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The People v. Mayfield





APPEAL from the Circuit Court of Cook County; the Hon. RICHARD A. HAREWOOD, Judge, presiding.


Rehearing denied May 27, 1969.

On June 11, 1964, petitioner, Clarence Mayfield, was found guilty by a jury in the circuit court of Cook County of unlawful possession of narcotic drugs. Subsequently, the Appellate Court, First District, affirmed the conviction (69 Ill. App.2d 388). Assisted by retained counsel, he then filed a petition pursuant to the Post-Conviction Hearing Act. (Ill. Rev. Stat. 1967, ch. 38, par. 122-1 et seq.) The State filed a motion to dismiss, which was granted. We are now asked to reverse the order dismissing Mayfield's petition and order the circuit court to hold an evidentiary hearing on the allegations made therein.

In his brief, Mayfield claims that three issues which touch upon and concern substantial constitutional rights were raised in his post-conviction petition. He argues further that an evidentiary hearing would establish the truth of his allegations and that his conviction would be thereby vitiated. The three points which he has raised are as follows: First, he claims that he was denied the right to be represented in the trial by counsel of his own choice. Second, he contends that the certified record in this cause does not contain a verdict signed by the jurors before whom the cause was tried and that the absence of a signed verdict renders his incarceration a violation of constitutional due process. Third, he argues that the complaints for search warrants had been signed by a person using a fictitious name or by a fictitious person, and that seizures made pursuant to such warrants were violative of his constitutional rights.

The pleadings and record in the post-trial proceedings disclose that retained counsel appeared for petitioner at his arraignment on December 9, 1963. On February 17, 1964, leave was granted for the substitution of another retained attorney for him. His new counsel obtained three continuances, and on June 2, 1964, filed a motion to quash, attacking the indictment, the basis for the search warrants, and the validity of the search and seizure of the evidence against him. The motion was denied on June 8, 1964, and the case put on the trial call for June 9 when the following colloquy took place:

"MR. SMITH: If your Honor please, I have a problem, your Honor, with my client. He has advised me that he no longer wishes my services in this matter.

THE COURT: Well, now I don't know. I am not going to permit that at this time. We have been sitting here all morning. We have been waiting here all morning, and we are not going to permit that.

THE DEFENDANT: Judge, your Honor, could I have ten minutes to call?

THE COURT: I will give you a few more minutes and then we will proceed."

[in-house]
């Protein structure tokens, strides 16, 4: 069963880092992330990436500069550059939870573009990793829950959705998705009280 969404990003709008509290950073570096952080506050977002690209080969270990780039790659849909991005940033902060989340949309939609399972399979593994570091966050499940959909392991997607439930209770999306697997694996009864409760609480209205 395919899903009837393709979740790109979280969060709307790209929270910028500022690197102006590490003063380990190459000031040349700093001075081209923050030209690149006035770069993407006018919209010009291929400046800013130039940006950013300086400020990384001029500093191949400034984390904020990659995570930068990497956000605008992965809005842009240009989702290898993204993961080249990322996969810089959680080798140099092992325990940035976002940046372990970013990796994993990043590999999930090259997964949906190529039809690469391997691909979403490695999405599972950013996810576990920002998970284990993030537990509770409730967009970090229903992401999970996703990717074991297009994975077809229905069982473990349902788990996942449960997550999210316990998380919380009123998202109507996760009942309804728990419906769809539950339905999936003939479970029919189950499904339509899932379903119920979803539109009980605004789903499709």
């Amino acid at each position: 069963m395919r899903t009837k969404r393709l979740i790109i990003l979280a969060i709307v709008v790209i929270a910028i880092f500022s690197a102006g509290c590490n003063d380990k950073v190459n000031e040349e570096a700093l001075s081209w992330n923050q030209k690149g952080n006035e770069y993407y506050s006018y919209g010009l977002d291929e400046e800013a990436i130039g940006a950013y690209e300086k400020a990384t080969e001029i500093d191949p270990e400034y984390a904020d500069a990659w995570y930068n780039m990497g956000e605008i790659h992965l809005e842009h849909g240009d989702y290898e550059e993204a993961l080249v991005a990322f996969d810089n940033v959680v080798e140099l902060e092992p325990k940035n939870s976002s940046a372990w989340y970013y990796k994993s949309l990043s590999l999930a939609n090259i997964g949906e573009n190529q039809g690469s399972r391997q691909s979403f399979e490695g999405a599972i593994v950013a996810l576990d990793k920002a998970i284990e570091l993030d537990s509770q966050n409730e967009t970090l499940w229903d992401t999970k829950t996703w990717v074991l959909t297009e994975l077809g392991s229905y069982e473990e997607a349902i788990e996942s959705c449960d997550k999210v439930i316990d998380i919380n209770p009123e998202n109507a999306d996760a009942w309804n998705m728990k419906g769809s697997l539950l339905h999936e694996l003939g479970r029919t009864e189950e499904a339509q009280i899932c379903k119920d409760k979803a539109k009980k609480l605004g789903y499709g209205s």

Thereupon a recess was taken, after which the case was again called and the parties proceeded to the selection of a jury and to trial. No further question was ever raised at the trial as to counsel of petitioner's choice, nor was any particular need for change of counsel given. He was represented throughout the trial by the same attorney. Cf. People v. Washington, 41 Ill.2d 16.

The jury returned a guilty verdict which was delivered by the foreman to the clerk of the court who read it aloud in the presence of the jurors, the trial judge, the defendant, the prosecutor and defense counsel. At that point the judge asked defense counsel if he wished to poll the jury and he declined. Thereupon the court conducted an extended allocution with the defendant personally, and with his attorney. After imposing sentence, the trial judge advised the defendant of his rights, including his right to take an appeal, and offered to appoint counsel if he could not afford to retain an attorney. Defendant personally responded to the court and refused the offer of appointed counsel stating that he would have a lawyer for the appeal. The same attorney who represented defendant at the arraignment and until the substitution of attorneys on February 17, 1964, appeared again for him and prosecuted his appeal.

On appeal, no question as to the denial of counsel of defendant's choice was ever raised. Nor did a question arise as to the competence of counsel at trial. Furthermore, the direct appeal from the verdict and the judgment rendered thereon never questioned the form of the verdict itself. There was no suggestion that signatures had been omitted from that verdict nor that the verdict, if oral, was insufficient. Cf. Griffin v. Larned, 111 Ill. 432.

In this direct appeal, defendant argued that the circumstances showed that the search warrants had been fraudulently procured. On that issue, the appellate court found as follows: "The appellant knew the identity of the informer and was able to call him as a witness. The People were under no obligation to produce this informer." People v. Mayfield, 69 Ill. App.2d 388, abstract only, Docket No. 50194, p. 3 of opinion.

After reviewing the record and considering the arguments raised by the petitioner, we find that the doctrines of res judicata and waiver must be applied. The issues presented fall into two separate categories. The first includes the issues actually presented to the appellate court and the findings made there. The second ...

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